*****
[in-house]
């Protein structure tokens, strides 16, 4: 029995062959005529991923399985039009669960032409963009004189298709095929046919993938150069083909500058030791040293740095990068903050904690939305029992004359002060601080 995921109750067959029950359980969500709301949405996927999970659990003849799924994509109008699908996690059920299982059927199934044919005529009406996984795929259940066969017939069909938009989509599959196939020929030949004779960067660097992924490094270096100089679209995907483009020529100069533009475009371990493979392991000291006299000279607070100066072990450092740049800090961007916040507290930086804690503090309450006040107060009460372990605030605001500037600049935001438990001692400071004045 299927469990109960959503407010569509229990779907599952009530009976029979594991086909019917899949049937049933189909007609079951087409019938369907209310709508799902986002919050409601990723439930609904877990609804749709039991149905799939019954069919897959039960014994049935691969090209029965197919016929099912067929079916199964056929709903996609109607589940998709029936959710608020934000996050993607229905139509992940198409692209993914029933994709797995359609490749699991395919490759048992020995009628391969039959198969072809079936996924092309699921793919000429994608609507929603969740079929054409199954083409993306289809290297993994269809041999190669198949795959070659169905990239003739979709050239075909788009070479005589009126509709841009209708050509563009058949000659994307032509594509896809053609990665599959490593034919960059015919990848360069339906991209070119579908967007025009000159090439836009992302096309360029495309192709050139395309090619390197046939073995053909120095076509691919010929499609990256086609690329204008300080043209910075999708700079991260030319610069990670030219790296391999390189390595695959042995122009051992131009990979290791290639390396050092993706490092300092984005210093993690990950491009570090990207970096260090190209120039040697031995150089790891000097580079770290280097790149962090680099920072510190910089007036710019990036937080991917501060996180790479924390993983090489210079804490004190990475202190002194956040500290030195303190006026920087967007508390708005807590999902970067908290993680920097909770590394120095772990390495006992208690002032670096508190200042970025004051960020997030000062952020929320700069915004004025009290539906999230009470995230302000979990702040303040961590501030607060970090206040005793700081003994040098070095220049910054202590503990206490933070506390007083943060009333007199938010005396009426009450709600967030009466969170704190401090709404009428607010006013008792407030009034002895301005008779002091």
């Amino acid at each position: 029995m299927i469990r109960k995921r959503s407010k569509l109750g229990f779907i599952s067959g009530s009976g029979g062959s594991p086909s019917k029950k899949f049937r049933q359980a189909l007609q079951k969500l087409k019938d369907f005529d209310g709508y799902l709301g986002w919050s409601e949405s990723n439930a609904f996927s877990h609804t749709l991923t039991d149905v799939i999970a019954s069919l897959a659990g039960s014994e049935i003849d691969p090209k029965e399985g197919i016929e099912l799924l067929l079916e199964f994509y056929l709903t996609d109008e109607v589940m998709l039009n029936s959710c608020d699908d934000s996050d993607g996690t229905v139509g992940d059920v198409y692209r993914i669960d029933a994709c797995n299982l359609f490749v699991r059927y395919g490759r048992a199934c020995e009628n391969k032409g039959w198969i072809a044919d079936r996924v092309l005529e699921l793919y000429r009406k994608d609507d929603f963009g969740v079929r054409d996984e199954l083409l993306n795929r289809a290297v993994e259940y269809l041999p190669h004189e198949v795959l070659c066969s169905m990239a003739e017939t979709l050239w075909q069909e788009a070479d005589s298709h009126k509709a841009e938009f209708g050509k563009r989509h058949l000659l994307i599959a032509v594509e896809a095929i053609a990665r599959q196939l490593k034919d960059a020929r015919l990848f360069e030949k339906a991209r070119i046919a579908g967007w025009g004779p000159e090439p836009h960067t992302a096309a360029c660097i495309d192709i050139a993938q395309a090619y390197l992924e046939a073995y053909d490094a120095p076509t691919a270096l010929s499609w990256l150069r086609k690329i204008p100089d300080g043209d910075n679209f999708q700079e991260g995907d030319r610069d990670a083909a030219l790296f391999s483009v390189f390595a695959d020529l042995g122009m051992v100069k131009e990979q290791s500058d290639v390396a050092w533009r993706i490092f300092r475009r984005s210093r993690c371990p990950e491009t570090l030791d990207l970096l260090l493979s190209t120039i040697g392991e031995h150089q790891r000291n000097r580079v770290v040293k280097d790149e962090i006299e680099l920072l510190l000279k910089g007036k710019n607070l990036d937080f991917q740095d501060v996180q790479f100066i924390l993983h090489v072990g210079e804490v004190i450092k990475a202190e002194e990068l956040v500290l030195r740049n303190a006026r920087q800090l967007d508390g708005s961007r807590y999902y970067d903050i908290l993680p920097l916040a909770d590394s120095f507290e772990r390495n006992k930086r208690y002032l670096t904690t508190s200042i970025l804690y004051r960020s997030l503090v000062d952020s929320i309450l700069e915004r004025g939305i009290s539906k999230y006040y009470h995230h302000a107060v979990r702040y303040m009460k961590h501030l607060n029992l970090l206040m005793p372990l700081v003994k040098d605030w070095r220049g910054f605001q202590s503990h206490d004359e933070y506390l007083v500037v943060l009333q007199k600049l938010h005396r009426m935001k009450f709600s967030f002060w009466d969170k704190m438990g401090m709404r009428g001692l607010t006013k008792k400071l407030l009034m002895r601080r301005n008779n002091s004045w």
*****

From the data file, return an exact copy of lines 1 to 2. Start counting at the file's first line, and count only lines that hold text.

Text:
[in-house]
């Protein structure tokens, strides 16, 4: 029995062959005529991923399985039009669960032409963009004189298709095929046919993938150069083909500058030791040293740095990068903050904690939305029992004359002060601080 995921109750067959029950359980969500709301949405996927999970659990003849799924994509109008699908996690059920299982059927199934044919005529009406996984795929259940066969017939069909938009989509599959196939020929030949004779960067660097992924490094270096100089679209995907483009020529100069533009475009371990493979392991000291006299000279607070100066072990450092740049800090961007916040507290930086804690503090309450006040107060009460372990605030605001500037600049935001438990001692400071004045 299927469990109960959503407010569509229990779907599952009530009976029979594991086909019917899949049937049933189909007609079951087409019938369907209310709508799902986002919050409601990723439930609904877990609804749709039991149905799939019954069919897959039960014994049935691969090209029965197919016929099912067929079916199964056929709903996609109607589940998709029936959710608020934000996050993607229905139509992940198409692209993914029933994709797995359609490749699991395919490759048992020995009628391969039959198969072809079936996924092309699921793919000429994608609507929603969740079929054409199954083409993306289809290297993994269809041999190669198949795959070659169905990239003739979709050239075909788009070479005589009126509709841009209708050509563009058949000659994307032509594509896809053609990665599959490593034919960059015919990848360069339906991209070119579908967007025009000159090439836009992302096309360029495309192709050139395309090619390197046939073995053909120095076509691919010929499609990256086609690329204008300080043209910075999708700079991260030319610069990670030219790296391999390189390595695959042995122009051992131009990979290791290639390396050092993706490092300092984005210093993690990950491009570090990207970096260090190209120039040697031995150089790891000097580079770290280097790149962090680099920072510190910089007036710019990036937080991917501060996180790479924390993983090489210079804490004190990475202190002194956040500290030195303190006026920087967007508390708005807590999902970067908290993680920097909770590394120095772990390495006992208690002032670096508190200042970025004051960020997030000062952020929320700069915004004025009290539906999230009470995230302000979990702040303040961590501030607060970090206040005793700081003994040098070095220049910054202590503990206490933070506390007083943060009333007199938010005396009426009450709600967030009466969170704190401090709404009428607010006013008792407030009034002895301005008779002091």